“We strongly advocate for the safe but rapid release of children to their approved sponsors, families and guardians,” said Feasley, adding that reuniting migrant children with their parents and guardians is better for the minors’ well-being and more cost-effective for U.S. taxpayers than keeping them in detention centers.

Crossing the border

When an unaccompanied minor crosses the border without legal documents and is approached by a U.S. Customs and Border Protection agent, the child is supposed to be in the custody of the U.S. Department of Homeland Security for no more than 72 hours. If the minor is from Mexico or Canada, they are brought to one of those nations’ consulates unless the child has a legitimate fear for their safety or if there is reason to believe the child has been trafficked.

The U.S. Department of Health and Human Services, through the Office of Refugee Resettlement (ORR), is tasked with gathering information about the child and determining if they have family and sponsors in the United States. The U.S. bishops’ conference works with ORR to unite those kids with sponsors or place them in foster care while they have pending cases in the nation’s immigration courts.

Officials told OSV that most — more than 90% — of unaccompanied migrant children will eventually be united with parents or legal guardians in the United States, so even if they are placed in foster care, it will be temporary.

“It’s a shorter stay, so we make sure our foster parents have a very clear understanding that those kids will not be in their home for a long period of time,” said Anderson, of Bethany Christian Services.

Foster families

Anderson said the foster families’ responsibility is to make sure the migrant children feel safe and cared for while they are in the program. The families undergo training to help the children cope with trauma that they experienced in their countries of origin and during their journey to the United States.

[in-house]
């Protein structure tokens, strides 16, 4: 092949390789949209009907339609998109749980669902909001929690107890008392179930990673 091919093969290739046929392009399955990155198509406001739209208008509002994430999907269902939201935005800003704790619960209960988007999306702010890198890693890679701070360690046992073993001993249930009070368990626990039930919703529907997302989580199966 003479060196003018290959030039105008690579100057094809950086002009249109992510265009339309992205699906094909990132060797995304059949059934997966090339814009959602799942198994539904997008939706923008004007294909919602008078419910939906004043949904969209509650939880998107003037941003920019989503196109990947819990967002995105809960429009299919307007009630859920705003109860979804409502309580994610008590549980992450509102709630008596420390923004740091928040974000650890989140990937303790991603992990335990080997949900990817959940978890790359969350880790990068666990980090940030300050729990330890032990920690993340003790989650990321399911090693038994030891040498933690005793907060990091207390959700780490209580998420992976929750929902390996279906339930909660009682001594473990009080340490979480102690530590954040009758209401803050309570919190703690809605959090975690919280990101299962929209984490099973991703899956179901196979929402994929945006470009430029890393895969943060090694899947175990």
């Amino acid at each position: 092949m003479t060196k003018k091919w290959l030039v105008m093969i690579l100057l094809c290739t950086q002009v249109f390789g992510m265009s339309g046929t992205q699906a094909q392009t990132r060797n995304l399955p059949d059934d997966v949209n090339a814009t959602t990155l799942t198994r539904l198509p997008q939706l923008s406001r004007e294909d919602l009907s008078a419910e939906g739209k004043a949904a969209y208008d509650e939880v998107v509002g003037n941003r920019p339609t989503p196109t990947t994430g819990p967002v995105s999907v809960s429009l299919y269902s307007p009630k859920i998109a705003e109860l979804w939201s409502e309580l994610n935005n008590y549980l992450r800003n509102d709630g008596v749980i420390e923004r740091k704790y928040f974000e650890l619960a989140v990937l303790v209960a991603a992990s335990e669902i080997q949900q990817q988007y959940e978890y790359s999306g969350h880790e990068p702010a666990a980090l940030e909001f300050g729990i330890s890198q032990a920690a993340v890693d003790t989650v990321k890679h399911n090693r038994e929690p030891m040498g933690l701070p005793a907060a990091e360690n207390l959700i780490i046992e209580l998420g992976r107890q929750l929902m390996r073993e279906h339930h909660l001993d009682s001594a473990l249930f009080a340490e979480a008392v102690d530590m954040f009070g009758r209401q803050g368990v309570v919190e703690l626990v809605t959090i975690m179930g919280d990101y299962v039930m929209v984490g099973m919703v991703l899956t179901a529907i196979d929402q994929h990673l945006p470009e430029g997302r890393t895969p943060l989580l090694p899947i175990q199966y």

“We also offer counseling services and therapy to help (the children) understand boundaries, how to keep themselves safe and how to work through difficult memories they have from the past so those things they’ve experienced don’t negatively impact them for the remainder of their life,” Anderson said.

Katie Kuennen, director of children’s services for the U.S. Conference of Catholic Bishops’ Office of Migration and Refugee Services, told OSV, that in recent years, caseworkers have seen an increase in foster care referrals for unaccompanied migrant children from Central America who were victims of human trafficking.

“Those kids have no safe return options and no viable family reunification options,” said Kuennen, who added that the bishops conference is continually looking to recruit foster parents who are open to the diverse group of children that could be placed in their care. Kuennen said she also has seen an increased interest in people willing to be foster parents for refugee minors and unaccompanied minors.

“There has been a tremendous overwhelmingly positive response in individuals coming forward to assist children and offer their homes,” she said.

News reports about the plight of migrant children, especially those in government detention centers, often motivate people to contact the social service agencies and inquire about the possibility of becoming foster parents.

“We definitely see folks calling in to express their concern for the children and asking how they can help in any way possible,” Anderson said. “We not only need foster parents, but we also need volunteers and people who can step forward in many different ways, including as mentors and tutors. But we definitely see the public respond.”

Brian Fraga is a contributing editor for Our Sunday Visitor.

Foster care for unaccompanied children

The U.S. Conference of Catholic Bishops department of Migration and Refugee Services (MRS) is a leader in providing placement and care for unaccompanied, refugee and immigrant children. With support from the U.S. Department of Health and Human Services and U.S. Department of State, MRS provides a continuum of care through its collaboration with a national network of 12 state licensed Unaccompanied Refugee Minor (URM) foster care programs.

Consider becoming a foster parent to an unaccompanied refugee or immigrant minor. The URM foster care programs are separate from domestic foster care programs in that they have been developed by agencies with expertise in working with foreign-born children. Foster families are oriented toward the particular needs of refugee and immigrant children.

Contact your local Catholic Charities affiliate to find out about local foster care needs and material and volunteer opportunities to support immigrant children and families in your area.

Brian Fraga

Brian Fraga writes from Massachusetts.